Real Estate Agent Errors and Omissions Insurance

E and O insurance protects real estate agents in case of lawsuits

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No matter how carefully a real estate agent performs the job, lawsuits can be filed against the agent and brokerage, even those that may be unfounded or frivolous. Legal expenses must be paid no matter who wins in court, and those costs can be devastating to an agent's finances. Errors and omissions insurance, E&O for short, is the name used to describe a type of malpractice insurance coverage for real estate professionals.

 

When an agent carries E&O insurance coverage, the insurance company defends the claim and pays any settlement or judgment against the agent up to the limits of liability stated in the policy.  The coverage protects real estate professionals against financial losses from lawsuits filed as a result of their work in the real estate profession. 

Many real estate brokers sell E&O insurance to their sales agents as part of a larger package of services provided to the agent for a flat fee. As such, agents don't always know or think about the particulars of this important insurance policy. Here are some basics about E&O insurance coverage.

Typical E&O Coverage

  • Pays claims that come about due to error, omission, or negligence related to duties as a real estate agent.
  • Pays claims that are made during the policy period.

Common E&O Exclusions

  • Claims resulting in dishonest or criminal acts by an agent.
  • Claims associated with polluted property.
  • Claims against an agent if an agent causes bodily harm or death to another person.
  • Claims arising from damage caused by an agent to someone's property.

E&O Liability Limits

  • Varies depending on your policy. Ask an insurance agent to explain options.

Deductibles for E&O Insurance

In insurance, a deductible is the amount of money an agent must pay before the insurance coverage kicks in.

Some E&O policies have two deductibles.There might be one deductible for defense costs and another for payment of damages if an agent is found to be at fault.

Some brokerages allow zero deductibles on E&O packages, providing the agent maintains a complete file with the required documents the brokerage and the law demands. This can also backfire if the agent cannot produce a complete package from closing.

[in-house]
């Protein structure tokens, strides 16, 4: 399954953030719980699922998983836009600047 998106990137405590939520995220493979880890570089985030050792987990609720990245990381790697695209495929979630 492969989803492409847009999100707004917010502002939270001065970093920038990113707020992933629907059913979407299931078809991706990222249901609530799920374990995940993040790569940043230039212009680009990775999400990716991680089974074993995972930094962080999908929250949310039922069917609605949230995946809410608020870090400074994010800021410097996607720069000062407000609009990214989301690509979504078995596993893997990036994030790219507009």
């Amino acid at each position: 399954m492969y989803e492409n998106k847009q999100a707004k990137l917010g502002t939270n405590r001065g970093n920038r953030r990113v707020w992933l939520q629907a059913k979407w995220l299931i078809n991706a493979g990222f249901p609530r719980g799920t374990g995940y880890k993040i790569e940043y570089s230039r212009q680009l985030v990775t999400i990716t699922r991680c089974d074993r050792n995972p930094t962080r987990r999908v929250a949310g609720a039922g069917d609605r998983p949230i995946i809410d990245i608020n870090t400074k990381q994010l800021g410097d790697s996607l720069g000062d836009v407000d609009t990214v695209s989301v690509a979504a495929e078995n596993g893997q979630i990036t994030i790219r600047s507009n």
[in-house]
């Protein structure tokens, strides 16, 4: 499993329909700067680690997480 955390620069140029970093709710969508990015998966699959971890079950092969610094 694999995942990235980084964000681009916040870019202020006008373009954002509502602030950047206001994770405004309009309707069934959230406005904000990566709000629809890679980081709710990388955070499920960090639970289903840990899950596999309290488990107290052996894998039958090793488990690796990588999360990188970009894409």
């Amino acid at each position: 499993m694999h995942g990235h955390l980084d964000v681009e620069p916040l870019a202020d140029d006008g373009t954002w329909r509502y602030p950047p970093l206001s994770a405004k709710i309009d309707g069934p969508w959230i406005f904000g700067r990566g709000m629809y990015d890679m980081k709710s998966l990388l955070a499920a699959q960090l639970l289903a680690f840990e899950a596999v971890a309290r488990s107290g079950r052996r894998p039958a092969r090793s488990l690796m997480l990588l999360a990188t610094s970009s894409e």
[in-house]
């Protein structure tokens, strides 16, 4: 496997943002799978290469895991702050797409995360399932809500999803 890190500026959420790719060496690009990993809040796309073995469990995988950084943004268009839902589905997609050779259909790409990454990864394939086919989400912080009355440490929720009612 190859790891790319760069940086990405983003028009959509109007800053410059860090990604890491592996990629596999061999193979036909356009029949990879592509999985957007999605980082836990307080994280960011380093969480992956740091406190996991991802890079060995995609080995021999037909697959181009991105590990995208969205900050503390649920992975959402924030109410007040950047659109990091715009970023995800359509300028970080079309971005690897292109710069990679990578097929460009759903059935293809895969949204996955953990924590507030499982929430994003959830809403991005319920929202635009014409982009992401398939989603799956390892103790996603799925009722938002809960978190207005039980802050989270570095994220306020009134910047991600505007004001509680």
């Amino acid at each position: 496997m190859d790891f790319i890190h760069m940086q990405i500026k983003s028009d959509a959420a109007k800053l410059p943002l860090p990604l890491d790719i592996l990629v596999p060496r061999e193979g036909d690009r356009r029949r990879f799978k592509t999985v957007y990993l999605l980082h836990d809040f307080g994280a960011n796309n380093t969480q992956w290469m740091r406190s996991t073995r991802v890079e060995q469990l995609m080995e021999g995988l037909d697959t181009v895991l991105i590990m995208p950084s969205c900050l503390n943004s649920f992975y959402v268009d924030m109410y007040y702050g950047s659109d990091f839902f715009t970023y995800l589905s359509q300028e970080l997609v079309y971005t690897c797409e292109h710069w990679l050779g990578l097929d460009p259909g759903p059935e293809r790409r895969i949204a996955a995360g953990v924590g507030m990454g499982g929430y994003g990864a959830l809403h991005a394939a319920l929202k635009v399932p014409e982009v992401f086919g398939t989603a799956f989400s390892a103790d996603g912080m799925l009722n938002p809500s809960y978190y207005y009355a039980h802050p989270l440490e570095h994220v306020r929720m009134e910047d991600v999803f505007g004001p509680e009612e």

Protecting Yourself

If a person files a lawsuit against a real estate agent, chances are that person will also file a lawsuit against the brokerage, in addition to filing a complaint with the agent's state real estate commission. As a general practice and for improved risk management in the event of a potential lawsuit, follow these tips:

  • Keep accurate records of all transactions and interactions with clients. For example, some agents keep electronic or handwritten journals that document client names, dates of interactions and topics of conversation.
  • When taking phone calls from clients, agents often have a notepad handy and take detailed notes during the conversation.
  • Note the client responses to documents and statements made by a lender, home inspector and / or home warranty recommendations.

    As a real estate professional, an agent should feel comfortable asking clients to sign documents stating specific actions the agent recommended -- and the client agreed to. For example, the buyer who declines a home inspection may come knocking on an agent's door if the air conditioning breaks down the day she moves into the home the agent sold to her. If the agent's files contain the signed waiver showing that the agent recommended a home inspection and the buyer declined, the agent is covered appropriately.

    Agents should document as many facts as possible during real estate transactions. It could help the agent down the road if a client later becomes unhappy about some aspect of a sale. Some agents even keep records of all of the text messages. Smart agents will also maintain a file of every single email.

    Just drag every email into a folder after closing. With that, an agent might not need to rely on E&O.

    Edited by Elizabeth Weintraub, Home Buying and Selling Expert at The Balance.

    At the time of writing, Elizabeth Weintraub, CalBRE #00697006, is a Broker-Associate at Lyon Real Estate in Sacramento, California.